Capitol Report

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July 1, 2019

This is a status report provided by the New Jersey State Bar Association on recently passed and pending legislation, regulations, gubernatorial nominations and/or appointments of interest to lawyers, as well as the involvement of the NJSBA as amicus in appellate court matters.

Key bills land on governor’s desk; NJSBA raises concerns

As bills sailed through the Legislature last week, some raised concerns from New Jersey State Bar Association members regarding their practical impact on practitioners and litigants. It is now up to the governor to sign, veto or conditionally veto the bills.

Recovery of Expenses in Automobile Accidents

The governor is looking at two bills on the issue of the recovery of uncompensated medical expenses in a civil action for damages arising from an automobile accident. On May 23, the Legislature sent to the governor S-2432 (Scutari)/A-5371 (Downey), which would overturn a recent Supreme Court decision prohibiting the recovery of uncompensated medical expenses above the purchased personal injury protection limits in an automobile accident. In Haines v. Taft, 237 N.J. 271 (2019), the Supreme Court made inadmissible such expenses above the $15,000 personal injury protection (PIP) coverage, citing to the legislative history of New Jersey’s no-fault law. If the governor signs the bill, it would take effect immediately.

The NJSBA supported S-2432/A-5371 with amendments to ensure the PIP fee schedule applied to medical expenses and to prohibit balance billing by the insurance carriers. The bill on the governor’s desk does not include these amendments, but a “cleanup bill” was introduced on June 17, to address these issues. S-3963 (Scutari)/A-5639 (Downey), which was sent to the governor’s desk just three days after it was introduced, is intended to “supplant the provisions of Senate Bill No. 2432 upon the bill’s effective date for accidents occurring on or after August 1, 2019.” It clarifies the application of the PIP fee schedule and prohibition on balance billing. The bill includes additional provisions that contradict existing case law regarding the admissibility and recoverability of copayments, deductibles and expenses already paid by a health insurance provider. It also includes a provision for the recovery of attorney’s fees, which was not contemplated in the earlier bill.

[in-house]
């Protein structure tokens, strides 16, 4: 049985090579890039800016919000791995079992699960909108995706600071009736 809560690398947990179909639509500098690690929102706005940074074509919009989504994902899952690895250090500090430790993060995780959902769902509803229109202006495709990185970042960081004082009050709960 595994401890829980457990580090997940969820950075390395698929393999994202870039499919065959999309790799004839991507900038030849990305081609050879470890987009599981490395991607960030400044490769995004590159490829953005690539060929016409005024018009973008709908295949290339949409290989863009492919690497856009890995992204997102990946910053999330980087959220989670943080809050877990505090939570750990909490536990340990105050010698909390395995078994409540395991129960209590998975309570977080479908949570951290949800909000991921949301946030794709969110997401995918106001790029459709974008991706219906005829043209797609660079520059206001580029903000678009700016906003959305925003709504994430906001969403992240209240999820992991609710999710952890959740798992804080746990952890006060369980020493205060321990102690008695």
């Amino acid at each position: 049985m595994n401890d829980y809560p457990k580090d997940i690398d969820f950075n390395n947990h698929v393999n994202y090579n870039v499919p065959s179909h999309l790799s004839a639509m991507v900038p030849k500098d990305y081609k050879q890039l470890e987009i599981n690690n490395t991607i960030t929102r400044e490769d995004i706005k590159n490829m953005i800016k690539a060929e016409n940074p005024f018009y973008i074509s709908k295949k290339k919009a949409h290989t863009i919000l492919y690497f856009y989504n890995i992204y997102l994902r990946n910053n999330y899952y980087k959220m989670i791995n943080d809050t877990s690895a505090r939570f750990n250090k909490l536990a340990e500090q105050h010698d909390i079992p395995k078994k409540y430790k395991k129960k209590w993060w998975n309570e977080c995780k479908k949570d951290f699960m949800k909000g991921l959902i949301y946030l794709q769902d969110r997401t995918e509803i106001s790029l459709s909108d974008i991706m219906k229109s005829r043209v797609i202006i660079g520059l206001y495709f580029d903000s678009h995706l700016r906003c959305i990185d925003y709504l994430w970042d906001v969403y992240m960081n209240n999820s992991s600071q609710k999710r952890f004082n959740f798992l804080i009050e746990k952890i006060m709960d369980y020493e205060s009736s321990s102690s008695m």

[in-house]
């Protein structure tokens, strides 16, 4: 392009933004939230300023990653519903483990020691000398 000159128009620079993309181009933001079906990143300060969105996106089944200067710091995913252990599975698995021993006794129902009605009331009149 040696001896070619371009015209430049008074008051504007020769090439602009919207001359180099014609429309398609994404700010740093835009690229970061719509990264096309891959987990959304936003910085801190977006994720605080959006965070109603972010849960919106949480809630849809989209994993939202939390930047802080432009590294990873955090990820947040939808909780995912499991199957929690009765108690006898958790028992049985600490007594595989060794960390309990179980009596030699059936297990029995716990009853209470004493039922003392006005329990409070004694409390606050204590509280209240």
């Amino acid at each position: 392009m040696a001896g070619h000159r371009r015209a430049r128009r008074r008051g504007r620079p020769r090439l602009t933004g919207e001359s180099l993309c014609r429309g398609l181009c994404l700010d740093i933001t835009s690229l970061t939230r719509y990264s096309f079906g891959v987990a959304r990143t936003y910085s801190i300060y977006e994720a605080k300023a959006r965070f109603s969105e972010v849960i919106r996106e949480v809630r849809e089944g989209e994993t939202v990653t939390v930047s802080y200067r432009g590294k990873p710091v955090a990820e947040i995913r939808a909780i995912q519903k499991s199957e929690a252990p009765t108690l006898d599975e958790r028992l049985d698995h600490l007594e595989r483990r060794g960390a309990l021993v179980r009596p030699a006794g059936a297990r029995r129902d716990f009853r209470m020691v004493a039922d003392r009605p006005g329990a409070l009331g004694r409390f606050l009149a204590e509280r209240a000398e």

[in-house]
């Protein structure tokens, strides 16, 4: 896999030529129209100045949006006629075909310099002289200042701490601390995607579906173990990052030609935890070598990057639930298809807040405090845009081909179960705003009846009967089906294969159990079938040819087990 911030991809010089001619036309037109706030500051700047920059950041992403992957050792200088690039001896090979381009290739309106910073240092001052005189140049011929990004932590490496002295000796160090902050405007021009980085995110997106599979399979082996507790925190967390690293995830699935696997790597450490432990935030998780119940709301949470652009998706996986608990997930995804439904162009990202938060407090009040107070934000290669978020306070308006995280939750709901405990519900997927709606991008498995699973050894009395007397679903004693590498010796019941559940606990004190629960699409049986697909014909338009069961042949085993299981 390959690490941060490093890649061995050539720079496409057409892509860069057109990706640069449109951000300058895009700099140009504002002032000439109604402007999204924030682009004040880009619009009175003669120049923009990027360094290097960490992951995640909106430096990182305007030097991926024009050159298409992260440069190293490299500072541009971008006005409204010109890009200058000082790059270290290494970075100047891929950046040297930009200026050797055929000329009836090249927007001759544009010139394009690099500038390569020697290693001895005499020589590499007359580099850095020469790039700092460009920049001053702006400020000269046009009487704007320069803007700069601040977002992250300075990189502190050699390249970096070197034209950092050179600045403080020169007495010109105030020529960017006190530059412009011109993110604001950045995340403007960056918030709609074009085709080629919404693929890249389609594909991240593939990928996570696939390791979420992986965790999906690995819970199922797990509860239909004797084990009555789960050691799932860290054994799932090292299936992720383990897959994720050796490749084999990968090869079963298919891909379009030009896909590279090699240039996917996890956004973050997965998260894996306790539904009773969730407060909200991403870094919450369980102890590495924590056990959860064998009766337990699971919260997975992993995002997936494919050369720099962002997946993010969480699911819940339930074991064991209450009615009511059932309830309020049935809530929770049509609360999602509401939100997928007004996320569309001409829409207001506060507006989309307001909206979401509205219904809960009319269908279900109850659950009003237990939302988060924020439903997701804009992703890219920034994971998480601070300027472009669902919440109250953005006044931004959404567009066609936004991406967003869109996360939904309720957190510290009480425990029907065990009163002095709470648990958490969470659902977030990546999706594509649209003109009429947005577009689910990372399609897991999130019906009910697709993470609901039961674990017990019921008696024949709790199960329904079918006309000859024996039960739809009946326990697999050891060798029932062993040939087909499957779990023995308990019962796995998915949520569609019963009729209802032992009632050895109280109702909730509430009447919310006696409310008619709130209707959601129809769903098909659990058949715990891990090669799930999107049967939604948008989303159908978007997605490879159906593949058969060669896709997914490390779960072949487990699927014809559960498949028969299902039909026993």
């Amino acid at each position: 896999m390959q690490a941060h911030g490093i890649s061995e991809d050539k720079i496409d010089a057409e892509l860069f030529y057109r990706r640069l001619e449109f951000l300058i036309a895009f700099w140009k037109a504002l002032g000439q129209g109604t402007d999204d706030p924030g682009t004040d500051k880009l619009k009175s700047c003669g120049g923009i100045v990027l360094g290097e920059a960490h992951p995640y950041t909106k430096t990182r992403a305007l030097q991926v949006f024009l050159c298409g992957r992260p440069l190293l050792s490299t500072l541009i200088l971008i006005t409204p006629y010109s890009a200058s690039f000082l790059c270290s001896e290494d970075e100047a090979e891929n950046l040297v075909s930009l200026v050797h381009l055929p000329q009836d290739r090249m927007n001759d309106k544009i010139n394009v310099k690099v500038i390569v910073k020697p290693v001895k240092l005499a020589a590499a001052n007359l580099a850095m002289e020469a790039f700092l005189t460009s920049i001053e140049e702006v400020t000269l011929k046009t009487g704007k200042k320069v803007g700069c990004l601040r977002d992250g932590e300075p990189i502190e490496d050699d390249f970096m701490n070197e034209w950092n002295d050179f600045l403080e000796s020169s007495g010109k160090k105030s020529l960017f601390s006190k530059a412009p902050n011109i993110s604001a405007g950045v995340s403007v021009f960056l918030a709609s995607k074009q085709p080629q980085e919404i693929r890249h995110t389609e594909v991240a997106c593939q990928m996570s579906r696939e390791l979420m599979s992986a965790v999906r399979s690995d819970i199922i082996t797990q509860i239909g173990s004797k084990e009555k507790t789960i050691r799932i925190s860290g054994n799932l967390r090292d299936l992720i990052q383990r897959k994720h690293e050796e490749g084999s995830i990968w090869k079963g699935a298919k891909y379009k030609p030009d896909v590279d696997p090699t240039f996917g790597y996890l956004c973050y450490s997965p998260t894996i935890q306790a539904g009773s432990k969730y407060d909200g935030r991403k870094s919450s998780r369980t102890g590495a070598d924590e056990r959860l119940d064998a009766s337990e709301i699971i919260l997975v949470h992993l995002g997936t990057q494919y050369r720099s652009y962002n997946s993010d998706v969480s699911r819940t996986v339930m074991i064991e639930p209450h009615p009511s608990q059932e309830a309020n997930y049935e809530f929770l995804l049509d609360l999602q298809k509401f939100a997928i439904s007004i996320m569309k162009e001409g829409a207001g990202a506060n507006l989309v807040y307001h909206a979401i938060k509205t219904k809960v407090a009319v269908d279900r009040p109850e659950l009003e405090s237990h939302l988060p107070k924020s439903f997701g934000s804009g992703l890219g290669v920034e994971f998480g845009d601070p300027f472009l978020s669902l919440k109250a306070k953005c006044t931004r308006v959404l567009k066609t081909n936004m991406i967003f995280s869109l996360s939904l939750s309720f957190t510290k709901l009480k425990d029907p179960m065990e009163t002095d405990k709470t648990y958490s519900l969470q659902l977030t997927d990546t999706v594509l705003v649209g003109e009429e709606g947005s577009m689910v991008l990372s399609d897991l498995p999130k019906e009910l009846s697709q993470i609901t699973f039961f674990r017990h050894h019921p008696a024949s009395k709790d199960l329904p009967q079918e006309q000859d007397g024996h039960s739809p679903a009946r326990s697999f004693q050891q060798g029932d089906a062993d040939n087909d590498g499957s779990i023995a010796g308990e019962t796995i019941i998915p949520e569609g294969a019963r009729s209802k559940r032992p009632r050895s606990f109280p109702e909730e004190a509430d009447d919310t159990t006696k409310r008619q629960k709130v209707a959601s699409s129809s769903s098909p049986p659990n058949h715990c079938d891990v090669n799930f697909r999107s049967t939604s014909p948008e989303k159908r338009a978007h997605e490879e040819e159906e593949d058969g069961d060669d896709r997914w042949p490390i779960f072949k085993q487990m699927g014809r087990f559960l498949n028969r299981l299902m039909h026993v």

The NJSBA supported the cleanup bill, insofar as it clarifies the application of the PIP fee schedule and prohibition on balance billing.

Industry groups and insurance carriers also remain concerned about the cleanup bill, including New Jersey Manufacturers, Allstate, and Insurance Council of New Jersey—all of which urged that the Aug. 1 effective date be changed to “effective immediately” to prevent two levels of recovery; the removal of the attorney fee language and prohibiting the recovery of copayments, deductibles and medical expenses paid by health insurance carriers (except in self-funded Employee Retirement Income Security Act (ERISA) plans, per federal law).  

Property Tax Installment Payments for Commercial Properties

The Legislature sent the governor a bill that would allow the repayment of excess property taxes following a successful tax appeal to be paid over a three-year period for nonresidential properties. S-2673 (Diegnan)/A-2004 (Karabinchak) was passed, primarily along party lines, to allow this arrangement for any nonresidential property owner who is due over $100,000. The bill does not permit the same three-year time period to apply for nonresidential property taxpayers who owe the municipality money following a successful reverse tax appeal. Such payment would be due and owing within 60 days, pursuant to existing case law.

The NJSBA opposed the bill, arguing that it is unnecessary, as most appeals are settled under similar payment arrangements. Assemblyman Robert Karabinchak testified that the bill would ameliorate the funding problems plagued by municipalities such as Atlantic City, which face large repayments in short periods of time, causing budgetary constraints, and burdens would fall on taxpayers. The association, along with a coalition of industry stakeholders, urged amendments to the bill, including clarification that the interest owed on the balance include the unpaid balance throughout the repayment period; that the same time period apply to reverse appeals; and that the threshold be increased to $1 million.